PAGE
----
by Danny Trom

Jews have formed minorities living within and separate from “nations”. Only with political modernity were they nationalized, integrated into nation-states. To persevere in exile, they have traditionally combined two tropisms, alternating according to circumstances, without contradiction. Despite all the transformations, this alternation can still be seen today, even in the current legislative elections.

The first tropism acknowledges the condition of exile by giving Jews a place in the host society, which presupposes recognition of the legitimacy of the law of the foreign land (the principle Dina De-Malchuta Dina, the law of the land is the law), but also of the existence of a public domain in which they participate (Tikun Medini, the correction or improvement of the land). This is the foundation on which they have built their aspiration to emancipation, and their attachment to the modern nation as soon as the rule of law, benevolence towards minorities and progress towards freedom and equality are affirmed and deepened.

In the current parliamentary elections, therefore, everything could tend to encourage Jews to vote for the New Left Front, if it were the faithful successor to the Popular Front of 1936. But the antisemitic populism of LFI, the pivotal party in the Union of the Left coalition, is preventing them from doing so. The drift to the left of the left, while disapproved of from within the union, nevertheless seems tolerated, or at least written off, leading many Jews to exclude the New Left Front from their choice. Of course, the prospect of a future reconstruction of a republican left – expurgated of its populism which has antisemitism, open or latent, as its correlate – does not answer the dilemma of the voter who will have to make up his mind in the days to come.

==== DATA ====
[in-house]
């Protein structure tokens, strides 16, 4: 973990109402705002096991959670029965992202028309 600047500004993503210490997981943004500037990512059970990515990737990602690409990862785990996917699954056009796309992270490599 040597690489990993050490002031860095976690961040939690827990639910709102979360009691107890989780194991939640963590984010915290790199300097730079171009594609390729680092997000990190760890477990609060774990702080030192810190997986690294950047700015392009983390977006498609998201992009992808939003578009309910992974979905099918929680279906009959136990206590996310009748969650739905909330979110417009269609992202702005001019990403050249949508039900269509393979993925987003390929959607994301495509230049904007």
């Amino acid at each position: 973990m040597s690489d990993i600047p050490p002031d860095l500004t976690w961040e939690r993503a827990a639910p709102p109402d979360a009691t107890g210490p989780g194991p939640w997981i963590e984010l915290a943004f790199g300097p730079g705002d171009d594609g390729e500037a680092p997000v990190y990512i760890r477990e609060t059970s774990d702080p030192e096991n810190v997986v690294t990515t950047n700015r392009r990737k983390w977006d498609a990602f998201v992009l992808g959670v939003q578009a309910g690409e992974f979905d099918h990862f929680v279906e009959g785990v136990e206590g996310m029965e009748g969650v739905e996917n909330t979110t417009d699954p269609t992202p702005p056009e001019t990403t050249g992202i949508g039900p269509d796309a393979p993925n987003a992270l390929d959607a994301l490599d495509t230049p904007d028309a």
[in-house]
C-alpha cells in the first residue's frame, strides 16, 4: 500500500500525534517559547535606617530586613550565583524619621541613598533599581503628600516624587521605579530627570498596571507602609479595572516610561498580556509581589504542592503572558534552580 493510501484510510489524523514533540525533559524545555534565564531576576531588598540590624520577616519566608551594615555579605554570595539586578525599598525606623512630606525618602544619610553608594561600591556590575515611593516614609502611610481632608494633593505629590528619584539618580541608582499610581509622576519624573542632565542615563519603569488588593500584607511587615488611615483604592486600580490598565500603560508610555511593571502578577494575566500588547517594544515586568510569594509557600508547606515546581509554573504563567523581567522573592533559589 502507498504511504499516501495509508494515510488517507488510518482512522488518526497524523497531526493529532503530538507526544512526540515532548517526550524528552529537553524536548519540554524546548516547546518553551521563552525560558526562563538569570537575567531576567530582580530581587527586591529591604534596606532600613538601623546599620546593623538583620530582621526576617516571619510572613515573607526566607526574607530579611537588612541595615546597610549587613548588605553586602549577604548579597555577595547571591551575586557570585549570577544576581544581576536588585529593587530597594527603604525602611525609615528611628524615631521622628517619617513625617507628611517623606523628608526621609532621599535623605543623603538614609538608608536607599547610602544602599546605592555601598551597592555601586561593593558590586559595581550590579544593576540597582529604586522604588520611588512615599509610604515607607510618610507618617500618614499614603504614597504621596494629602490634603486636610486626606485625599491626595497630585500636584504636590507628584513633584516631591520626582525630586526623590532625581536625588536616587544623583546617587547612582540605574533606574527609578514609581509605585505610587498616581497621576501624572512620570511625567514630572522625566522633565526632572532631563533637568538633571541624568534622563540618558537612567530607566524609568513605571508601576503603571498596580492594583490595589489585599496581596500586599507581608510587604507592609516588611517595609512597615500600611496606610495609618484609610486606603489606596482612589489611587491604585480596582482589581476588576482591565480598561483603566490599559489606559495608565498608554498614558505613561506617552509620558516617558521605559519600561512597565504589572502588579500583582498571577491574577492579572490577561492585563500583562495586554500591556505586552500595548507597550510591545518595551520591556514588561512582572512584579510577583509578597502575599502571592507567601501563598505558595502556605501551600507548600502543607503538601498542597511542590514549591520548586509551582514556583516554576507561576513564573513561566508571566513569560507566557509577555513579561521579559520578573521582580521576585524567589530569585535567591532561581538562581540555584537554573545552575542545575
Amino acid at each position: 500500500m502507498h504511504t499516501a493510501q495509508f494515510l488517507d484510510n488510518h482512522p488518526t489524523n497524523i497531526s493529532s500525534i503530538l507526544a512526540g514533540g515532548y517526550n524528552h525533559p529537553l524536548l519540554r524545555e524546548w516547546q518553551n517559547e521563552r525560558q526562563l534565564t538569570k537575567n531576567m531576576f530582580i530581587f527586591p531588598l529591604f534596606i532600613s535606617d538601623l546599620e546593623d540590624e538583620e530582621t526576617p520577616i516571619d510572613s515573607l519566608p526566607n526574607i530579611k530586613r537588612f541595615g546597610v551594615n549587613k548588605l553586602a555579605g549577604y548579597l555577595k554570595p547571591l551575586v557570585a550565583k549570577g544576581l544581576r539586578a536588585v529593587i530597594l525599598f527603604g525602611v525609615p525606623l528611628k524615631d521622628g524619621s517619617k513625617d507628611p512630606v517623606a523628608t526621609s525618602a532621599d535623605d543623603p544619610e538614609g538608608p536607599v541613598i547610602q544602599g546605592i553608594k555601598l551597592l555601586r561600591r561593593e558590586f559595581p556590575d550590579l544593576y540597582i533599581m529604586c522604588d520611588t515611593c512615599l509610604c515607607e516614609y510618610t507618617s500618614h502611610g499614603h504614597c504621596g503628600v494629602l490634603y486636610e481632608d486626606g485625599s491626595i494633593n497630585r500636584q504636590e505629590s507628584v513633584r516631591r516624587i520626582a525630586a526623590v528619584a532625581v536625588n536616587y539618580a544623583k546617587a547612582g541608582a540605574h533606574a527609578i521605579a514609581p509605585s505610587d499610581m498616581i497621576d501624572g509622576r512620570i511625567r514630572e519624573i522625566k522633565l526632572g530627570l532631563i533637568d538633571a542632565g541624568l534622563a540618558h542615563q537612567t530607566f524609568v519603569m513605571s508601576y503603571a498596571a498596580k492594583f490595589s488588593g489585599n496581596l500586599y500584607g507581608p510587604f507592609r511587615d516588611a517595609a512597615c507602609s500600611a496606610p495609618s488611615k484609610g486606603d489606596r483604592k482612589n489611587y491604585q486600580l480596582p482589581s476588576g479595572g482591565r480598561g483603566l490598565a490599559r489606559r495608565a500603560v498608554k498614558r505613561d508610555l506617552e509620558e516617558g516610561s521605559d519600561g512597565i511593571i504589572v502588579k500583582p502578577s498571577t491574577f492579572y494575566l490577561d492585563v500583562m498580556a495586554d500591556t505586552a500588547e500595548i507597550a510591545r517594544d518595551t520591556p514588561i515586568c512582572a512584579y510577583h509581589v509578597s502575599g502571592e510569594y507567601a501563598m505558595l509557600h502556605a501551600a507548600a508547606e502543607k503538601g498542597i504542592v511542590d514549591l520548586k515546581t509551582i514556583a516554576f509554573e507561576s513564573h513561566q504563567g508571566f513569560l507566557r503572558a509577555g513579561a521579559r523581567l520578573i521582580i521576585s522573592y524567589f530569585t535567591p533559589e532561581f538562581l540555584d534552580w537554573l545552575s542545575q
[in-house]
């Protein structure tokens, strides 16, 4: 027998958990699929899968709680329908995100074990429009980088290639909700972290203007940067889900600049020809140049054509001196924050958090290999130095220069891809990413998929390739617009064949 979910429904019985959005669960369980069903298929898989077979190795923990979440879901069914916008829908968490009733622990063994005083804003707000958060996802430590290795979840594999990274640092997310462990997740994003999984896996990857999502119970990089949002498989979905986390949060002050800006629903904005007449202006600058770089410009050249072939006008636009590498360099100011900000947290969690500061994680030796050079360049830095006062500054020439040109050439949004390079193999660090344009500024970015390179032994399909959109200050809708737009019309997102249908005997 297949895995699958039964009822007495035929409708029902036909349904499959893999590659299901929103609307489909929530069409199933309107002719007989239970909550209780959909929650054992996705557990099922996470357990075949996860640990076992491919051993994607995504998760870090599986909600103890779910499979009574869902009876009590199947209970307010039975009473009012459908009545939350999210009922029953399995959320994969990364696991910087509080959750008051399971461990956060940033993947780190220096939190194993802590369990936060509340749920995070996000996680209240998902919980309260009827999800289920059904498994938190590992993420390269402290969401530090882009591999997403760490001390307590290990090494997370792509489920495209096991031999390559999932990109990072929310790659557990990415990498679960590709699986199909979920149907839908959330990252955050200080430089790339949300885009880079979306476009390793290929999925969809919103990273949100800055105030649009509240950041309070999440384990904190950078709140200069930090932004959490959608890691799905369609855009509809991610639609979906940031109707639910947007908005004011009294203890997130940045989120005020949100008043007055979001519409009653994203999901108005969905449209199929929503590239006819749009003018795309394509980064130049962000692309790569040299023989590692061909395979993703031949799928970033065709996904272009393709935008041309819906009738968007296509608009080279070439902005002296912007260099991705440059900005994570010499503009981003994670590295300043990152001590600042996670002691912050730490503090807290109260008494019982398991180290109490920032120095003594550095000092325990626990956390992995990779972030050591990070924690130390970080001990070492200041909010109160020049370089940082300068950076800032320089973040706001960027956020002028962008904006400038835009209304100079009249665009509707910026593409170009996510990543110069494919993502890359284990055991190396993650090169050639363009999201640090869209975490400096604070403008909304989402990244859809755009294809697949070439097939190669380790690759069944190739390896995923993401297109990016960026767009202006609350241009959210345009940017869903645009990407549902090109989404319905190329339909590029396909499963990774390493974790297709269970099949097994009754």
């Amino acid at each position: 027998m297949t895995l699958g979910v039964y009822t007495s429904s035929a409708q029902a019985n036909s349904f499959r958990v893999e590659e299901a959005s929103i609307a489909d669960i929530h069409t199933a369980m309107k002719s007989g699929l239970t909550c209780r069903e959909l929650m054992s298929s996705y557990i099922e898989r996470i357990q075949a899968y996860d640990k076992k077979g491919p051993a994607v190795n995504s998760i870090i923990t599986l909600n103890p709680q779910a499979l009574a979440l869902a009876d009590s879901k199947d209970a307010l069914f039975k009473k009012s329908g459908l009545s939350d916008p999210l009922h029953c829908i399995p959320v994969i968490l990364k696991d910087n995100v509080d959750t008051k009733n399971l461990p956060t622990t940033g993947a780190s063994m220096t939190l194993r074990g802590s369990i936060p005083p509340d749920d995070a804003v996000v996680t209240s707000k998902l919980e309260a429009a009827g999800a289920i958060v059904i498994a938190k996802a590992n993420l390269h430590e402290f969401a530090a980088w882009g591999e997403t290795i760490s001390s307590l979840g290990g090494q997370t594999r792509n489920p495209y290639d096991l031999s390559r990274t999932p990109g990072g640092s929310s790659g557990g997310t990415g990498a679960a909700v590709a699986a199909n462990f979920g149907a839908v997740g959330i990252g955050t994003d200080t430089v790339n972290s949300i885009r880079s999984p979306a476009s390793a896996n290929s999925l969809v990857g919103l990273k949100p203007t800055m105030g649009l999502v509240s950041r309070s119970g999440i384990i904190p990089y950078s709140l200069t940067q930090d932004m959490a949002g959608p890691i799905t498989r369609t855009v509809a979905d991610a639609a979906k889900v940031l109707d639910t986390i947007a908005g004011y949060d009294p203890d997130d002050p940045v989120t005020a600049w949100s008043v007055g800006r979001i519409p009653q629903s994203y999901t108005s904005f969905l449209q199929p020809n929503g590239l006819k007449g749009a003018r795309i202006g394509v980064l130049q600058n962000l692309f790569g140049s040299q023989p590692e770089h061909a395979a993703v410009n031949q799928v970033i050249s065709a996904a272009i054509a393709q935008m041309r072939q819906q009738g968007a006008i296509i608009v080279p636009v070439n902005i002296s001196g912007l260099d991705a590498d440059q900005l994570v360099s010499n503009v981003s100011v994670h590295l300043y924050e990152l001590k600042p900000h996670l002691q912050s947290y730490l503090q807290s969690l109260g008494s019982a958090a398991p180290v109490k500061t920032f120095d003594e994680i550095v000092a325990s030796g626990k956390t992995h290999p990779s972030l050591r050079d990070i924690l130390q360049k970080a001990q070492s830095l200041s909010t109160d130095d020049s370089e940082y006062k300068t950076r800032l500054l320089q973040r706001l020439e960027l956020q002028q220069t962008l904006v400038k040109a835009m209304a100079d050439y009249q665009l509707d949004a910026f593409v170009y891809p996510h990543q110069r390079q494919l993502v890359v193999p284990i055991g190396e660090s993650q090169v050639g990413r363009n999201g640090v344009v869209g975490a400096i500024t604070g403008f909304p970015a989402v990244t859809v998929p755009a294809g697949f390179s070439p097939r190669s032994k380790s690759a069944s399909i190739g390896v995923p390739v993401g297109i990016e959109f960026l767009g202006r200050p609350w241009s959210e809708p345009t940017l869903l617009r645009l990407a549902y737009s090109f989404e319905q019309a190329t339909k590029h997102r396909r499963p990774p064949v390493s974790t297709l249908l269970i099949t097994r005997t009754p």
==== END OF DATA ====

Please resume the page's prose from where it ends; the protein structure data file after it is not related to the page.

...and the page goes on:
It is precisely here, in the crisis, that the second traditional tropism, which had faded with modernity without having disappeared, takes over. This Jewish proto-politics consisted in ensuring the protection of Jews by the powers that be, according to the logic of alliance with the supreme power. The Jewish diplomat’s function in pre-modern societies was to bind himself to the ruler in order to persuade him of the Jews’ loyalty, to promise to replenish the king’s treasury and to invoke the custom of hospitality in the host country, in order to ward off any hostile measures on his part, whether from an intermediary power or directly from the crowd. The advent of popular sovereignty has rendered this practice obsolete, since the nation-state integrates Jews as part of itself, and the popular sovereign makes the emergence of a hostile rabble impossible in principle.

In principle, therefore, only the logic of Tikun Medini remains effective, pushed to the point of indistinction from progressive politics, provided the latter do not turn against the Jews. However, it soon became clear that antisemitism could perfectly well take the form of a social movement with progressive overtones, and even find its point of articulation there, as long as the Jews were the dominant force to be destroyed. Under these conditions, which are exactly the same as today, the prudential policy of ensuring that the power resulting from the elections will be favorable to the Jews once again rears its head. Here, politics, as part of the horizon of an ideal, reaches its limits. Here, the logic of the least bad possible solution for the Jews takes over.